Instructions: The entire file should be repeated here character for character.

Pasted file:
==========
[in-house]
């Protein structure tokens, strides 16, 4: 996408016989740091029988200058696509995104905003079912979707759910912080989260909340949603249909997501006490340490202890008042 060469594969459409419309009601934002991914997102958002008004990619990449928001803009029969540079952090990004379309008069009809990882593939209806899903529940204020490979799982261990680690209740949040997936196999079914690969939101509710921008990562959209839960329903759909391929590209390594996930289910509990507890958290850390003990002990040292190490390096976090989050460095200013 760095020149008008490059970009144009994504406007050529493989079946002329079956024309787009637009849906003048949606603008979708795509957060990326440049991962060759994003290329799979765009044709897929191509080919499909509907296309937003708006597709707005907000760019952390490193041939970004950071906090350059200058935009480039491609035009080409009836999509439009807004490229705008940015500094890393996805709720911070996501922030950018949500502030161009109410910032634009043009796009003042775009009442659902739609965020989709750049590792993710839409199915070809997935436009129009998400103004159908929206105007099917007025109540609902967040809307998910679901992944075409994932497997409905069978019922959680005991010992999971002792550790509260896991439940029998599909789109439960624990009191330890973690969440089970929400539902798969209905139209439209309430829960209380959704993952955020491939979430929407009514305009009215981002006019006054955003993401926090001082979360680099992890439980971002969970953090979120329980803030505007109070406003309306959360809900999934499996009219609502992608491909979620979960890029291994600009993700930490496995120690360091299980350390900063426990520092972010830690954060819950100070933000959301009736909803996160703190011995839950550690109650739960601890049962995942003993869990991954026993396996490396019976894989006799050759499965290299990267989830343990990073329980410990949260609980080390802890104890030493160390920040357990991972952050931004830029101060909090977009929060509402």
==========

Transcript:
[in-house]
């Protein structure tokens, strides 16, 4: 996408016989740091029988200058696509995104905003079912979707759910912080989260909340949603249909997501006490340490202890008042 060469594969459409419309009601934002991914997102958002008004990619990449928001803009029969540079952090990004379309008069009809990882593939209806899903529940204020490979799982261990680690209740949040997936196999079914690969939101509710921008990562959209839960329903759909391929590209390594996930289910509990507890958290850390003990002990040292190490390096976090989050460095200013 760095020149008008490059970009144009994504406007050529493989079946002329079956024309787009637009849906003048949606603008979708795509957060990326440049991962060759994003290329799979765009044709897929191509080919499909509907296309937003708006597709707005907000760019952390490193041939970004950071906090350059200058935009480039491609035009080409009836999509439009807004490229705008940015500094890393996805709720911070996501922030950018949500502030161009109410910032634009043009796009003042775009009442659902739609965020989709750049590792993710839409199915070809997935436009129009998400103004159908929206105007099917007025109540609902967040809307998910679901992944075409994932497997409905069978019922959680005991010992999971002792550790509260896991439940029998599909789109439960624990009191330890973690969440089970929400539902798969209905139209439209309430829960209380959704993952955020491939979430929407009514305009009215981002006019006054955003993401926090001082979360680099992890439980971002969970953090979120329980803030505007109070406003309306959360809900999934499996009219609502992608491909979620979960890029291994600009993700930490496995120690360091299980350390900063426990520092972010830690954060819950100070933000959301009736909803996160703190011995839950550690109650739960601890049962995942003993869990991954026993396996490396019976894989006799050759499965290299990267989830343990990073329980410990949260609980080390802890104890030493160390920040357990991972952050931004830029101060909090977009929060509402």